League of Legends Recap
The LCS hasn't started yet so I'll just briefly mention results from the LCK, which as of this post is 4 days in. The big surprise so far in that league is the dominance of Samsung Galaxy (obviously only one week in so don't make any judgement calls yet). They went 2-0 in their set versus the ROX Tigers, one of the strongest teams from the spring split, and also went 2-0 against the Afreeca Freecs. Look for them to continue performing well as the team meshes with Ambition at jungle and Ruler at AD Carry.
In the EU challenger series summer qualifiers, Team Forge and Misfits (formerly Renegades) beat Euronics Gaming and SK Gaming respectively to earn their spots in the EU challenger series summer split.
In NA, the C9 'challenger' team (composed of former LCS players including Balls, Rush, Hai, Altec and Lemonnation) dominated Destined For Glory 3-0, while Dream Team beat Arsenal 3-0.
Drama (Dardoch + Franchising)
Two pieces of drama this past week that I want to address. First, Team Liquid placed their star jungler Dardoch on indefinite suspension for 'insubordination', leaving the possibility for him to be traded to another team. This was a bold decision not only because Dardoch was a strong performer for Team Liquid, but also because he was a homegrown talent and as such did not take up a precious foreign import slot. While I don't necessarily know the exact circumstances of his suspension, we've heard rumors (whether or not they are true) that Dardoch had run into behavioral problems in the past, stemming from his childhood. Unfortunately one of the realities of any professional sport, and specifically for E-sports where ages skews young, is that players don't necessarily have the maturity to deal with in-real-life issues, especially when there's no mentor around (Thorin touches on this in his video here). Even in basketball and football, where organizations have much larger resource pools and access to psychologists, etc., we see players run into trouble. My opinion is that its up to the management to stem these issues before they reach the point of no return, and in this case it seems to have gone too far.
On the bright side, it appears that Reginald from TSM has approached Dardoch to play on a potential TSM challenger team to groom him for the main squad (according to a set of leaked skype/league chats between Dardoch and Bjergsen)
Going to recruit players for a challenger team in October. The goal is to develop talent for our main team. #TSM— Andy Dinh (@TSMReginald) May 30, 2016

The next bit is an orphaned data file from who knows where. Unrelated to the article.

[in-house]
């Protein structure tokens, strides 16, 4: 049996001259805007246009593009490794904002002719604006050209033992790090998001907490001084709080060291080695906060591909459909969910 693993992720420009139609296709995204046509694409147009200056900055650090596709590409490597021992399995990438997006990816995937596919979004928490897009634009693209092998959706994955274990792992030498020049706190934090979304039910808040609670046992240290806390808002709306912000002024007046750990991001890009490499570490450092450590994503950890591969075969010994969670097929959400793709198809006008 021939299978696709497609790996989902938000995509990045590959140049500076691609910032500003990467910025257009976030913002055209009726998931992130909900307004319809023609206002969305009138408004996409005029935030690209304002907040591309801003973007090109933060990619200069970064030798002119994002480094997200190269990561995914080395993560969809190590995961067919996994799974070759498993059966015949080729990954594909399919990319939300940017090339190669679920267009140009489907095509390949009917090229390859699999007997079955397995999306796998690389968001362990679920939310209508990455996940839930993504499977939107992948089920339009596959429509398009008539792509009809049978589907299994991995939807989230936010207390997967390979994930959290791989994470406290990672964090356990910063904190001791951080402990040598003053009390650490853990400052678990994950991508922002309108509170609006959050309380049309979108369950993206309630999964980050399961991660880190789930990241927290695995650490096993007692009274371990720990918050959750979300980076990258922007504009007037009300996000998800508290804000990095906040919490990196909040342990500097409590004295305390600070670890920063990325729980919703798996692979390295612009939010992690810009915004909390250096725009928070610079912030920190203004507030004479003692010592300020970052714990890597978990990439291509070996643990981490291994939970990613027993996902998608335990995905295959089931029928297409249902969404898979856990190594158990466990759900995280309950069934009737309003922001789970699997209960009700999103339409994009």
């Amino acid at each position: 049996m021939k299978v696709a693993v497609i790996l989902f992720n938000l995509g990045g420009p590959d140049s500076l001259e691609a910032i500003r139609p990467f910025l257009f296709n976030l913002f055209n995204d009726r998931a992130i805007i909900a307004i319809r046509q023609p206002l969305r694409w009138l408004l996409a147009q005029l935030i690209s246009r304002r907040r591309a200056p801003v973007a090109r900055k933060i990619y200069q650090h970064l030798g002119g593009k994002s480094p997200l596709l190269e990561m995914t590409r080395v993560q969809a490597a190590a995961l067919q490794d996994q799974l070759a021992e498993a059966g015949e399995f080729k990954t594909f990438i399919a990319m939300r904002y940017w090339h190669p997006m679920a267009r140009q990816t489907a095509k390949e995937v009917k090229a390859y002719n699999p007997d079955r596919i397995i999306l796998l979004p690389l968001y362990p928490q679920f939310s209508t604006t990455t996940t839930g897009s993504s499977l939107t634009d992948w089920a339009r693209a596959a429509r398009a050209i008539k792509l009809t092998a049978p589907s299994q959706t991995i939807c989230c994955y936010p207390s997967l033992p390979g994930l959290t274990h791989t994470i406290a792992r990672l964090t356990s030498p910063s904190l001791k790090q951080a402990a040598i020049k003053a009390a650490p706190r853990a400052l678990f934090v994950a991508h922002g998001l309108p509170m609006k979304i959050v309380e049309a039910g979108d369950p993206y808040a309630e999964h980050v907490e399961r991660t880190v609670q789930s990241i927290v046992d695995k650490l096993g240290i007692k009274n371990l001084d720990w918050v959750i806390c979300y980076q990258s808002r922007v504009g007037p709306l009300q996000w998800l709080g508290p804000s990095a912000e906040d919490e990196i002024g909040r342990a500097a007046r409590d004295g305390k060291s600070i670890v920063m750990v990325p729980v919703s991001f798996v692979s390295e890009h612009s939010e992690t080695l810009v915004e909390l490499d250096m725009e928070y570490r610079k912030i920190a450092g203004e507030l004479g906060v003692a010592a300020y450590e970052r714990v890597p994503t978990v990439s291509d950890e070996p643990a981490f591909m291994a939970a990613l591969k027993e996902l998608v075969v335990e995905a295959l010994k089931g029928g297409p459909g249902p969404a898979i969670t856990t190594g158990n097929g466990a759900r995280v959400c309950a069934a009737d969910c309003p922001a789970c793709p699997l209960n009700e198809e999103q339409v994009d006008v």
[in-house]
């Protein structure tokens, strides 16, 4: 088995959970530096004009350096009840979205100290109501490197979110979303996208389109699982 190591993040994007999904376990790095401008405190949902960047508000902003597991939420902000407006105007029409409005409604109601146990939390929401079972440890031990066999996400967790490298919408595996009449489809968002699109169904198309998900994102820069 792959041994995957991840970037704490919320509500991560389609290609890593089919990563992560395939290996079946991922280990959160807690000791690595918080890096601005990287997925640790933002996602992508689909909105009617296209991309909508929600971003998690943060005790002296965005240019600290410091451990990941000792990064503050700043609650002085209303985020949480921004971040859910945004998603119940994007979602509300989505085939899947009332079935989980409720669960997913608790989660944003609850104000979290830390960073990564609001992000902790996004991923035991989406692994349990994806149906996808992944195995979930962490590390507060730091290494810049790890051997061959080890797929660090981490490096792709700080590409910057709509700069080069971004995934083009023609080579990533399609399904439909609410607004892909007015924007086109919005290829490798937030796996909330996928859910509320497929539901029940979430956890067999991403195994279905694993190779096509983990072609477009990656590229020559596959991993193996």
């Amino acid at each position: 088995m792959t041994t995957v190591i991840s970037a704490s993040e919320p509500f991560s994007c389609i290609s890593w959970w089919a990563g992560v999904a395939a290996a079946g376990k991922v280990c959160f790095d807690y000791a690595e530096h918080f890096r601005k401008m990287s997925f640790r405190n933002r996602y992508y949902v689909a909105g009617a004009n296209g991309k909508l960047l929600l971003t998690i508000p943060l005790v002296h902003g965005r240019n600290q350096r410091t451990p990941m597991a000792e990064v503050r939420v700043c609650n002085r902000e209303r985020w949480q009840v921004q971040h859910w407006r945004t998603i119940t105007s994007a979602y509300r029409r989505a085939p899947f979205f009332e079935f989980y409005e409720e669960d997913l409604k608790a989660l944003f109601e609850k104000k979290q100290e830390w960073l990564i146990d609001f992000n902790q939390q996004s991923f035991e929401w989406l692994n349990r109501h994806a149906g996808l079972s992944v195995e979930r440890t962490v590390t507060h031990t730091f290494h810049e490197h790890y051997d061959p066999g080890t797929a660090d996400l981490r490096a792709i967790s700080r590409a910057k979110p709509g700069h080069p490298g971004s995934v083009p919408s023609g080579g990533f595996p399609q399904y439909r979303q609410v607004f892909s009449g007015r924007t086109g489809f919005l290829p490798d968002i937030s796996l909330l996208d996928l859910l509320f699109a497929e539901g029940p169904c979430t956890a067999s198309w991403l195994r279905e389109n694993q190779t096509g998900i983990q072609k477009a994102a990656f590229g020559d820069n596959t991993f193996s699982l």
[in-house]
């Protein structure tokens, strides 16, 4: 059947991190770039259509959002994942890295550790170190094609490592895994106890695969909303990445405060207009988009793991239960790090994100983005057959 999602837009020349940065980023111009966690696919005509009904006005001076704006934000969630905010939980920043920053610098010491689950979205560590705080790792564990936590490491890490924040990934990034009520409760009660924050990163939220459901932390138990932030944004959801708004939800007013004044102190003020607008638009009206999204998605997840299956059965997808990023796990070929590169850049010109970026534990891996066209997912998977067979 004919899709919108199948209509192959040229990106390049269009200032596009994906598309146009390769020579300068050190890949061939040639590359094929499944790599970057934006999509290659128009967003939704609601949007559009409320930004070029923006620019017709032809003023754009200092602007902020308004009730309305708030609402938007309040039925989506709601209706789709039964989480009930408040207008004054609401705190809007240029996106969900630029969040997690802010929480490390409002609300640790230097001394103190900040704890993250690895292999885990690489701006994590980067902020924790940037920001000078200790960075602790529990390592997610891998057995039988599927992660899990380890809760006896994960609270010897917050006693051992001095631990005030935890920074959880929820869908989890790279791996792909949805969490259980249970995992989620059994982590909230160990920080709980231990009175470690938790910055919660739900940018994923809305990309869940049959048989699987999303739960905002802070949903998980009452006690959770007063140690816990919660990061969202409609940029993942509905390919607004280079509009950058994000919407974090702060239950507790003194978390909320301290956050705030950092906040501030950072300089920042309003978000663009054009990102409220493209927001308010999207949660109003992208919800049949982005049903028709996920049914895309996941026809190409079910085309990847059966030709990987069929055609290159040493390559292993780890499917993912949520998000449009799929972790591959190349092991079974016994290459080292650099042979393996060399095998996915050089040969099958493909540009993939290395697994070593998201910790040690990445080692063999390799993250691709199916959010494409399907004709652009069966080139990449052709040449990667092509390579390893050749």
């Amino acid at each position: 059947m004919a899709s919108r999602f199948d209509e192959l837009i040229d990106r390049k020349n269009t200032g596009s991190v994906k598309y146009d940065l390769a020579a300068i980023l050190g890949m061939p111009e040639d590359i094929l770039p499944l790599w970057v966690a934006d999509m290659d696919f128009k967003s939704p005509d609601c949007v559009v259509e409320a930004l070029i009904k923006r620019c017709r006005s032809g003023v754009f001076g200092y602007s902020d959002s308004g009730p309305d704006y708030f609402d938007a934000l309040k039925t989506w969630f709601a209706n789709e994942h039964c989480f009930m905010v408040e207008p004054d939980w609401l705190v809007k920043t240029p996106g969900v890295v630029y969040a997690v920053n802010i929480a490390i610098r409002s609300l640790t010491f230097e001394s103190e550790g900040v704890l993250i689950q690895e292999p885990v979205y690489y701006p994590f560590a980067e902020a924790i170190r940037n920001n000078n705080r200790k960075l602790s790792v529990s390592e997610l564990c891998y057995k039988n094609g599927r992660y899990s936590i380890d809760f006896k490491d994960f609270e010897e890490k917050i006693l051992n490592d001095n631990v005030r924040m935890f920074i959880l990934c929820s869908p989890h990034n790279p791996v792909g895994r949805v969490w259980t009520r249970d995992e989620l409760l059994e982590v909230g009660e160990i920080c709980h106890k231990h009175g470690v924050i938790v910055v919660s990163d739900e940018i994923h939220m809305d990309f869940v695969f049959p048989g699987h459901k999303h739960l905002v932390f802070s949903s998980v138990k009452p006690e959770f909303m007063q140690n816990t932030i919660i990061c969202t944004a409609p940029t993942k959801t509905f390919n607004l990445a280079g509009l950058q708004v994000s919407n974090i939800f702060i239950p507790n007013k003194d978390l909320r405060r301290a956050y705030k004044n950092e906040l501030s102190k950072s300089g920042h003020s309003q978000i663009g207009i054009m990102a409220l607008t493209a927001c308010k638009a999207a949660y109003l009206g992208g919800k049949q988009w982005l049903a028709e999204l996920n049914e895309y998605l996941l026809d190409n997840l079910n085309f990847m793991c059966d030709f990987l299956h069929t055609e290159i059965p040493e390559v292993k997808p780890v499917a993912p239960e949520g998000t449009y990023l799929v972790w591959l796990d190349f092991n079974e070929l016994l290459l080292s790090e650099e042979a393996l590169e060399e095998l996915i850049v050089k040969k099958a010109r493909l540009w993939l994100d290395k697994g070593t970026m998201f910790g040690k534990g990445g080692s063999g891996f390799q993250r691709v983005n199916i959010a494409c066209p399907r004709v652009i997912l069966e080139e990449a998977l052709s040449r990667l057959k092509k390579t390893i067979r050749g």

Another point of discussion this week has been the idea of franchising. On the one hand, franchising would guarantee positions for established organizations to participate in the challenger series, essentially turning it into a feeder league for the LCS similar to A, AA, and AAA baseball teams. Doing so would promote player health and safety as the security of a franchised team would also trickle down to the player level. This concept could also be stretched to the LCS, where the longevity of a franchised organization competing in the LCS would also reduce the volatility of the league as a whole (guaranteed income coming from Riot, sponsorships, etc.)
The obvious downside is that franchising dramatically raises the bar of entrance for new organizations (they would have to buy out an existing franchised team or buy an expansion slot at Riot's digression), and also shifts power more heavily to existing teams. In other words, whereas in the current LCS it's still possible (albeit unlikely) for a rag-tag bunch of players to make their way through the challenger scene and eventually join the league, the new format would be similar to other professional sports, where a pre-determined number of teams (different depending on the sport) occupy all of the available slots and control the flow of professional players through drafts.
Ultimately, your opinion of franchising probably depends on what side of the coin you come from. If you're an existing LCS player or manager, you want the security of a franchised team and all the benefits that comes with it. If you're a challenger player not on one of said teams, you most likely want the option of winning your way through the various leagues (qualifiers, etc.) before finally making your way into the LCS. That being said, the league has generally trended toward the former scenario even without franchising - established organizations have the resources to remain in the LCS, and can pick-up promising challenger players similar to a feeder system. The only counter example I can think of is Dignitas, which had been in the league for 2 1/2 seasons before being relegated.
In the end I think this saying will always hold true "if you're good enough to be in the LCS, you'll make it eventually".